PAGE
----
Salting the Fly
- Project Type: Independent Short
- Pay Status: Paid
- Production Company / Studio: Pathless Land Pictures
- Location: The Woodlands
- Start Date: Monday, June 3, 2019
- Shooting Schedule: 3 days
- Producer(s): Craig Mooneyham and Jacob Reynolds
- Director: Craig Mooneyham and Jacob Reynolds
- Writer(s): Craig Mooneyham
Via Pathless Land Pictures, currently casting the following roles:
DAVID PHILLIPS JR. - ANY ETHNICITY. Early-to-mid 20s. A protector and guardian of his brother, who is on the autism spectrum. David struggles as he is faced with the harsh reality that he must leave his brother in the care of others. He’s the embodiment of unconditional love and self-sacrifice. Friends and acquaintances describe him as direct and no-nonsense but good to the core.
DANNY PHILLIPS - ANY ETHNICITY. Late teens/early 20s. Danny is on the autism spectrum. His communication is primarily confined to quoting others, but not in a polly-parrot way. He uses the words of others to convey his thoughts and feelings. Danny knows and can recall the scientific name of nearly every species of animal and insect. He suffered years of abuse at the hand of his father and has recently lost his mother to cancer. His brother David is his dearest friend and guardian.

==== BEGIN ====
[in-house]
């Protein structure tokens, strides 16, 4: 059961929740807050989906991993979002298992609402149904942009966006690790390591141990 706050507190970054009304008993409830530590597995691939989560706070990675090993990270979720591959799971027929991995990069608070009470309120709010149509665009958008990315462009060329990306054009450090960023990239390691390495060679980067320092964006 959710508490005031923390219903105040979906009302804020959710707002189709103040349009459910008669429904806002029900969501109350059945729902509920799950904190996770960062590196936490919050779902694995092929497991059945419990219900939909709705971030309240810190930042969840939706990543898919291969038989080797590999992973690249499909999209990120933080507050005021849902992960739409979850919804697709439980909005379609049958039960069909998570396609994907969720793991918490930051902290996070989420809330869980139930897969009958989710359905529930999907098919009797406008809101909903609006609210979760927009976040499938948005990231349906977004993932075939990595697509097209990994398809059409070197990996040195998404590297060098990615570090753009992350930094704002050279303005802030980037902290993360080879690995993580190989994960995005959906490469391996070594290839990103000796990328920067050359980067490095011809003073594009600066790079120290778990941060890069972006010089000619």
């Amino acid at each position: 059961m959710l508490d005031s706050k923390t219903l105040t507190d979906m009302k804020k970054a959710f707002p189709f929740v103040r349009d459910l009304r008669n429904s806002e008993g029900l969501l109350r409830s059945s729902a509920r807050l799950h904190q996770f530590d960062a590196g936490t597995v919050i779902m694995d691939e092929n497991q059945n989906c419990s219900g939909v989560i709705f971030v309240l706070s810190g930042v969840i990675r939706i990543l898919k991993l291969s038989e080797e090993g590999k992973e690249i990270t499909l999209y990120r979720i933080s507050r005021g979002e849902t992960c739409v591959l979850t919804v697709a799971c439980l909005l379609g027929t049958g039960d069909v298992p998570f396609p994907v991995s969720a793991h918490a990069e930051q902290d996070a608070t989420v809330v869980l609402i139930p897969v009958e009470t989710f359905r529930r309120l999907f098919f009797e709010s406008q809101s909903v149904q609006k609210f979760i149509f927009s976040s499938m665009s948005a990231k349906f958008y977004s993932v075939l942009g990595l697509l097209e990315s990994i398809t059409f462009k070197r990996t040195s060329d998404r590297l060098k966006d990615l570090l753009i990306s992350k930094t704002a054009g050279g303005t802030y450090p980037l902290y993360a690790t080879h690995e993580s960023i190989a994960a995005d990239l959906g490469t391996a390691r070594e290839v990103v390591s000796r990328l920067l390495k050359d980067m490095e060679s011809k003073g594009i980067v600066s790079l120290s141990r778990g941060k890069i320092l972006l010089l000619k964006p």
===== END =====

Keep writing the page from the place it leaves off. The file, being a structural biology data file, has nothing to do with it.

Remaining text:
REVEREND ELISE VIAR - ANY ETHNICITY. 40s-60s. Rev. Elise is a Unitarian Universalist (UU) minister who embodies the intellectual freedom and inclusive love espoused by the UU religion, which can be summarized as “The free and responsible search for truth and meaning.” She pulls no punches when it comes to speaking out against intolerance and injustice, and to the same degree she loves without judgment and lends her hand and heart to those in need.
CAPTAIN EARL JACKSON - ANY ETHNICITY. 30s-50s. Cpt. Earl is a captain with the local county sheriff’s department. Law enforcement is the only career he’s known, and he considers himself a true servant of the law and of the public. In some rare cases, protecting the public good requires bending or breaking the law; Earl knows this but doesn’t deal well with such gray areas.
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As with any workplace, the film and television industries can present a wide range of potential occupational health and safety hazards to workers. The Texas Film Commission expects all productions, regardless of budget to employ best practices such as establishing a workplace harassment prevention policy as well as maintaining overall industry safety standards in order to encourage and accomplish safety on set. Please visit the Safety On Set page for additional industry safety resources as well as information about employee rights and laws in Texas.
Project posted January 4, 2019